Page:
In Muserlian v. Commissioner , 932 F.2d 109 (2d Cir.1991), the taxpayer made forty loans of about $5,000 each to his adult children who immediately loaned the same amounts back to him. Again, we affirmed the denial of a deduction for interest payments on these loans, concluding that this was not bona fide indebtedness. "By making ▒gifts' and then receiving ▒loans' from his donees, the taxpayer was actually borrowing his own money to create interest expense." 932 F.2d at 113.

The tax court's findings and conclusions in this case are entirely consistent with the above precedents. The gifts, loans, and notes were exchanged contemporaneously, and the amounts of the gifts were identical to the amounts subsequently loaned. The Estate argues that the tax court improperly considered the source of the funds that decedent's sons and daughters-in-law "loaned" to her in exchange for the notes. However, Guaranty Trust confirms that it is appropriate to look beyond the form of the transactions and to determine, as the tax court did here, that the gifts and loans back to decedent were "component parts of single transactions." 98 F.2d at 66.

As the Supreme Court has observed, "the family relationship often makes it possible for one to shift tax incidence by surface changes of ownership without disturbing in the least his dominion and control over the subject of the gift or the purposes for which the income from the property is used." Commissioner v. Culbertson , 337 U.S. 733, 746, 69 S.Ct. 1210, 1216, 93 L.Ed. 1659 (1949). For this reason, courts examine such intrafamily transactions with heightened scrutiny; when the bona fides of promissory notes is at issue, the taxpayer must demonstrate affirmatively that "there existed at the time of the transaction a real expectation of repayment and an intent to enforce the collection of the indebtedness." Estate of Van Anda v. Commissioner , 12 T.C. 1158, 1162, 1949 WL 301 (1949), aff'd per curiam , 192 F.2d 391 (2d Cir.1951). See also Estate of Labombarde v. Commissioner , 58 T.C. 745, 754√55, 1972 WL 2474 (1972), aff'd , 73-2 U.S. Tax Cas. (CCH) ╤ 12953 (1st Cir.1973). Here, the tax court expressly found that the sons and daughters-in-law never expected that the money they transferred to decedent would be repaid.

Having carefully considered the entire transaction, we agree with the tax court that the Estate failed to carry its burden of showing the notes were "contracted bona fide and for an adequate and full consideration in money or money's worth." 1


1 We reject the Estate's additional argument that ╖ 2513(a) requires that one-half of the funds lent to decedent be considered bona fide debts because her gift tax returns treated one-half of the gifts as having been made by her husband. The gift-splitting mechanism established by ╖ 2513(a) expressly applies only "for the purposes of" the gift tax. Moreover, the record here demonstrates that decedent transferred her own money to her sons and daughters-in-law, not that of her husband.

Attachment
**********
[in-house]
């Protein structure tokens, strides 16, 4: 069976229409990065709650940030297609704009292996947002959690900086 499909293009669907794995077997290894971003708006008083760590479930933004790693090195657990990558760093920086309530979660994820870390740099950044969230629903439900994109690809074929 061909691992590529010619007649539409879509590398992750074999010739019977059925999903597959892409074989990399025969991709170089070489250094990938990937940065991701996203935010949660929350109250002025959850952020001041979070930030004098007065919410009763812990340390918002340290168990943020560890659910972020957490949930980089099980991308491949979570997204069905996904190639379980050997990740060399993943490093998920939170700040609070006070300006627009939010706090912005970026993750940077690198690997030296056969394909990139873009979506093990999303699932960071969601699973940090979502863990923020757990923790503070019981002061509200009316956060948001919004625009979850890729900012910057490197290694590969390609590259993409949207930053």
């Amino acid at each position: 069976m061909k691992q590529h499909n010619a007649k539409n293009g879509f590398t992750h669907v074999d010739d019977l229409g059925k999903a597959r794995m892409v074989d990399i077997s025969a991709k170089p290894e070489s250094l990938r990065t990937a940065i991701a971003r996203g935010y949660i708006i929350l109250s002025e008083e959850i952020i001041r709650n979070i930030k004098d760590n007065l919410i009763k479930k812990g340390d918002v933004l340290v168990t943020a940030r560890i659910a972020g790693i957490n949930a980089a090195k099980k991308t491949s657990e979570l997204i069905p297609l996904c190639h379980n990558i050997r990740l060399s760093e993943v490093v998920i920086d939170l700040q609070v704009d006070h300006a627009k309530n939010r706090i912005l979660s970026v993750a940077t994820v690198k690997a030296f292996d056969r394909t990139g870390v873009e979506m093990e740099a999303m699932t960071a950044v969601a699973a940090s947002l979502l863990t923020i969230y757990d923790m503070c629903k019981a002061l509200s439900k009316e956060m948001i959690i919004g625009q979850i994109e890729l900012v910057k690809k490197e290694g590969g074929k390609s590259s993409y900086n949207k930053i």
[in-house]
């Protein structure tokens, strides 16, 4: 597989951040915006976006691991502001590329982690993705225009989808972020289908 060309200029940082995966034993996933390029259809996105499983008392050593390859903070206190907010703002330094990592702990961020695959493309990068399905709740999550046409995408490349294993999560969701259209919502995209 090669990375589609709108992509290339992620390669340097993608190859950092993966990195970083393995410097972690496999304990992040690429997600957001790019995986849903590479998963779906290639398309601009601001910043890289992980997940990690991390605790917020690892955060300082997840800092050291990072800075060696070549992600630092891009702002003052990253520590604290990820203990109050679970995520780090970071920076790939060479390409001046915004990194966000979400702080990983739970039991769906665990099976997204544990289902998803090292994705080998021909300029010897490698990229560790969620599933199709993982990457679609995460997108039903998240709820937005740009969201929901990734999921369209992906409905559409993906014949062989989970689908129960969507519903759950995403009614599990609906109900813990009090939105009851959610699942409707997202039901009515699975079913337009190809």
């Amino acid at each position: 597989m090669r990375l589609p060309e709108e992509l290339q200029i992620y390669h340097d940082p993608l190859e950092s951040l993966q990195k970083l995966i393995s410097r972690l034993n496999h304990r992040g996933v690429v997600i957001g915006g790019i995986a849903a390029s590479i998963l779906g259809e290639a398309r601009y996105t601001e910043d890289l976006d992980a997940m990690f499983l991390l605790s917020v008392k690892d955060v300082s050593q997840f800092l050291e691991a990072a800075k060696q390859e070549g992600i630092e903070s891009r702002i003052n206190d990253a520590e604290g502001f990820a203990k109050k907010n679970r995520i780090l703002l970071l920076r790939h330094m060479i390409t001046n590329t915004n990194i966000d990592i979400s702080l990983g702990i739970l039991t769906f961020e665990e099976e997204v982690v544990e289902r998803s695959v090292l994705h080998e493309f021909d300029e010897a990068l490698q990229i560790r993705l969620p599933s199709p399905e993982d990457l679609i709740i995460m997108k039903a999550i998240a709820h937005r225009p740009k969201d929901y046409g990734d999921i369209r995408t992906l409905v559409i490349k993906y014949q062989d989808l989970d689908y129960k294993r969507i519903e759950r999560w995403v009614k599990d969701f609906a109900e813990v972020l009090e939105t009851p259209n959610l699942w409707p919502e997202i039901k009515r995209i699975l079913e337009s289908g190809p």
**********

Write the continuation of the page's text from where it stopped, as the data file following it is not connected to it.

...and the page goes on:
Finally, the Estate argues that the tax court's ruling violates I.R.C. ╖ 2504(c), which prohibits the Commissioner from challenging the value of gifts after the gift tax has been assessed and paid and the gift tax statute of limitations has run. The Estate argues that the Commissioner essentially "revalued" the gifts at $0.00. However, this case does not involve revaluation of the gifts. Neither the amount of gift tax paid nor the valuation of the gifted property is at issue. The issue, rather, is whether the notes represent deductible claims against the Estate for estate tax purposes. The contemporaneous gifts are simply highly relevant evidence that the notes do not reflect bona fide debts contracted for adequate and full consideration.

Congress explicitly stated in the legislative history that ╖ 2504(c) "will not prevent adjustment where issues other than valuation of property are involved." H.R.Rep. No. 1337, 83d Cong., 2d Sess. A322, reprinted in 1954 U.S.C.C.A.N. 4017, 4465; S.Rep. No. 1622, 83d Cong., 2d Sess. 479, reprinted in 1954 U.S.C.C.A.N. 4621, 5123. "Statutes of limitation sought to be applied to bar the rights of the Government, must receive a strict construction in favor of the Government," Badaracco v. Commissioner , 464 U.S. 386, 391, 104 S.Ct. 756, 761, 78 L.Ed.2d 549 (1984) (quoting E.I. du Pont de Nemours & Co. v. Davis , 264 U.S. 456, 462, 44 S.Ct. 364, 366, 68 L.Ed. 788 (1924)). For these reasons, we conclude that ╖ 2504(c) does not bar the deficiency assessed by the Commissioner.

The interrelationship between the estate tax and the gift taxes that were paid does raise one concern about the result in this case. I.R.C. ╖ 2012 provides a credit for gift taxes paid on gifts made prior to December 31, 1976, if the amount of the gift is later included in the donor's gross estate for estate tax purposes. That appears to be, in substance, what has happened here. In recomputing the Estate's tax liability to reflect the tax court's decision, the Commissioner did not credit the Estate for any gift tax paid on the transactions in question. However, as the Estate has not raised the issue and the amount is at most $126.00, clearly de minimis , we will not consider it sua sponte . The judgment of the tax court is affirmed.